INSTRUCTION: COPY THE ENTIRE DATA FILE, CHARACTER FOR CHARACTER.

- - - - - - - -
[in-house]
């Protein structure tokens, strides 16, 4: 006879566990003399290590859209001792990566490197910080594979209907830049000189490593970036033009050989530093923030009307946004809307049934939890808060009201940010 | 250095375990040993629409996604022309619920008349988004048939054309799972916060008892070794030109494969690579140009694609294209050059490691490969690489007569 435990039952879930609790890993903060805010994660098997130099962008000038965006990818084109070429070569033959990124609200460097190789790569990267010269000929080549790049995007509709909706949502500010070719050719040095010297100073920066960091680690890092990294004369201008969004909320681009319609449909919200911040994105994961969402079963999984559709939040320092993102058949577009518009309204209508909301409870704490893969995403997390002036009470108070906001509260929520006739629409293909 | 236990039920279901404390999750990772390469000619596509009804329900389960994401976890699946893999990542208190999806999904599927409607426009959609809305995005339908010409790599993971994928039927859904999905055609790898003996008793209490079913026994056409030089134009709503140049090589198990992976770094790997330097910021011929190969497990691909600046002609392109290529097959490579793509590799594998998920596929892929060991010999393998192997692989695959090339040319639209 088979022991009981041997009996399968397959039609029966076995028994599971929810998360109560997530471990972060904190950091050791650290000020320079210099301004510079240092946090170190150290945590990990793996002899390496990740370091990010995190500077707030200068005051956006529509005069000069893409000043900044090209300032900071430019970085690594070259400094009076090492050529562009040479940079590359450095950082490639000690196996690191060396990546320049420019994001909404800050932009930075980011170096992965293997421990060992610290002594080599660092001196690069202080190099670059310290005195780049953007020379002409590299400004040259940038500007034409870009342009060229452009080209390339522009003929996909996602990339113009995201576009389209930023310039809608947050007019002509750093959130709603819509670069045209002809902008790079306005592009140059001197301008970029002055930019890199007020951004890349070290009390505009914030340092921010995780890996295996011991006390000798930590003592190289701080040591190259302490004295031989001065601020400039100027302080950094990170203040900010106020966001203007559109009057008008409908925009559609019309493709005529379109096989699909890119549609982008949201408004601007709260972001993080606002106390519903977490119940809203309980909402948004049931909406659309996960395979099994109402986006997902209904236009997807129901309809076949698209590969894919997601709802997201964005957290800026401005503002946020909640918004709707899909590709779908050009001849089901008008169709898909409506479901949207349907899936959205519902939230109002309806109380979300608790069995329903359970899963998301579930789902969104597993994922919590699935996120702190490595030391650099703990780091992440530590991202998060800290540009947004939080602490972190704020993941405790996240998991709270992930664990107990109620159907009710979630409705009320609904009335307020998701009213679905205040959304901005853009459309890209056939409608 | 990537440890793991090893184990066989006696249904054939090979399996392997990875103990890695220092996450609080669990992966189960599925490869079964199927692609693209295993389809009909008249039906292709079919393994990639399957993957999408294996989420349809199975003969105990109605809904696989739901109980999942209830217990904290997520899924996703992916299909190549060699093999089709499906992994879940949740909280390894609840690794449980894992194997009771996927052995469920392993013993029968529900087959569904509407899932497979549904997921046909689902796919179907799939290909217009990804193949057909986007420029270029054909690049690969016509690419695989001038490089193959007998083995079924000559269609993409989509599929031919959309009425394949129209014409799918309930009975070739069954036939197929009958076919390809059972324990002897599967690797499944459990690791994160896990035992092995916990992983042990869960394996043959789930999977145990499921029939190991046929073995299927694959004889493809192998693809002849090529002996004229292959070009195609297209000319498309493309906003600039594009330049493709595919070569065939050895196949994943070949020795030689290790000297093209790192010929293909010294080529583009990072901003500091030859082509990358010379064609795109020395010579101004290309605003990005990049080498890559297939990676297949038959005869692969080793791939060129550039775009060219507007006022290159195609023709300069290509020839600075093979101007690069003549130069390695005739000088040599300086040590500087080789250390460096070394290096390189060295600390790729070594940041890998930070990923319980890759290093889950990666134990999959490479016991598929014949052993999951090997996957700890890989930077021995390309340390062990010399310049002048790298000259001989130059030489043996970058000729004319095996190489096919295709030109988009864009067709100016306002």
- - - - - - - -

[in-house]
């Protein structure tokens, strides 16, 4: 006879566990003399290590859209001792990566490197910080594979209907830049000189490593970036033009050989530093923030009307946004809307049934939890808060009201940010 | 250095375990040993629409996604022309619920008349988004048939054309799972916060008892070794030109494969690579140009694609294209050059490691490969690489007569 435990039952879930609790890993903060805010994660098997130099962008000038965006990818084109070429070569033959990124609200460097190789790569990267010269000929080549790049995007509709909706949502500010070719050719040095010297100073920066960091680690890092990294004369201008969004909320681009319609449909919200911040994105994961969402079963999984559709939040320092993102058949577009518009309204209508909301409870704490893969995403997390002036009470108070906001509260929520006739629409293909 | 236990039920279901404390999750990772390469000619596509009804329900389960994401976890699946893999990542208190999806999904599927409607426009959609809305995005339908010409790599993971994928039927859904999905055609790898003996008793209490079913026994056409030089134009709503140049090589198990992976770094790997330097910021011929190969497990691909600046002609392109290529097959490579793509590799594998998920596929892929060991010999393998192997692989695959090339040319639209 088979022991009981041997009996399968397959039609029966076995028994599971929810998360109560997530471990972060904190950091050791650290000020320079210099301004510079240092946090170190150290945590990990793996002899390496990740370091990010995190500077707030200068005051956006529509005069000069893409000043900044090209300032900071430019970085690594070259400094009076090492050529562009040479940079590359450095950082490639000690196996690191060396990546320049420019994001909404800050932009930075980011170096992965293997421990060992610290002594080599660092001196690069202080190099670059310290005195780049953007020379002409590299400004040259940038500007034409870009342009060229452009080209390339522009003929996909996602990339113009995201576009389209930023310039809608947050007019002509750093959130709603819509670069045209002809902008790079306005592009140059001197301008970029002055930019890199007020951004890349070290009390505009914030340092921010995780890996295996011991006390000798930590003592190289701080040591190259302490004295031989001065601020400039100027302080950094990170203040900010106020966001203007559109009057008008409908925009559609019309493709005529379109096989699909890119549609982008949201408004601007709260972001993080606002106390519903977490119940809203309980909402948004049931909406659309996960395979099994109402986006997902209904236009997807129901309809076949698209590969894919997601709802997201964005957290800026401005503002946020909640918004709707899909590709779908050009001849089901008008169709898909409506479901949207349907899936959205519902939230109002309806109380979300608790069995329903359970899963998301579930789902969104597993994922919590699935996120702190490595030391650099703990780091992440530590991202998060800290540009947004939080602490972190704020993941405790996240998991709270992930664990107990109620159907009710979630409705009320609904009335307020998701009213679905205040959304901005853009459309890209056939409608 | 990537440890793991090893184990066989006696249904054939090979399996392997990875103990890695220092996450609080669990992966189960599925490869079964199927692609693209295993389809009909008249039906292709079919393994990639399957993957999408294996989420349809199975003969105990109605809904696989739901109980999942209830217990904290997520899924996703992916299909190549060699093999089709499906992994879940949740909280390894609840690794449980894992194997009771996927052995469920392993013993029968529900087959569904509407899932497979549904997921046909689902796919179907799939290909217009990804193949057909986007420029270029054909690049690969016509690419695989001038490089193959007998083995079924000559269609993409989509599929031919959309009425394949129209014409799918309930009975070739069954036939197929009958076919390809059972324990002897599967690797499944459990690791994160896990035992092995916990992983042990869960394996043959789930999977145990499921029939190991046929073995299927694959004889493809192998693809002849090529002996004229292959070009195609297209000319498309493309906003600039594009330049493709595919070569065939050895196949994943070949020795030689290790000297093209790192010929293909010294080529583009990072901003500091030859082509990358010379064609795109020395010579101004290309605003990005990049080498890559297939990676297949038959005869692969080793791939060129550039775009060219507007006022290159195609023709300069290509020839600075093979101007690069003549130069390695005739000088040599300086040590500087080789250390460096070394290096390189060295600390790729070594940041890998930070990923319980890759290093889950990666134990999959490479016991598929014949052993999951090997996957700890890989930077021995390309340390062990010399310049002048790298000259001989130059030489043996970058000729004319095996190489096919295709030109988009864009067709100016306002």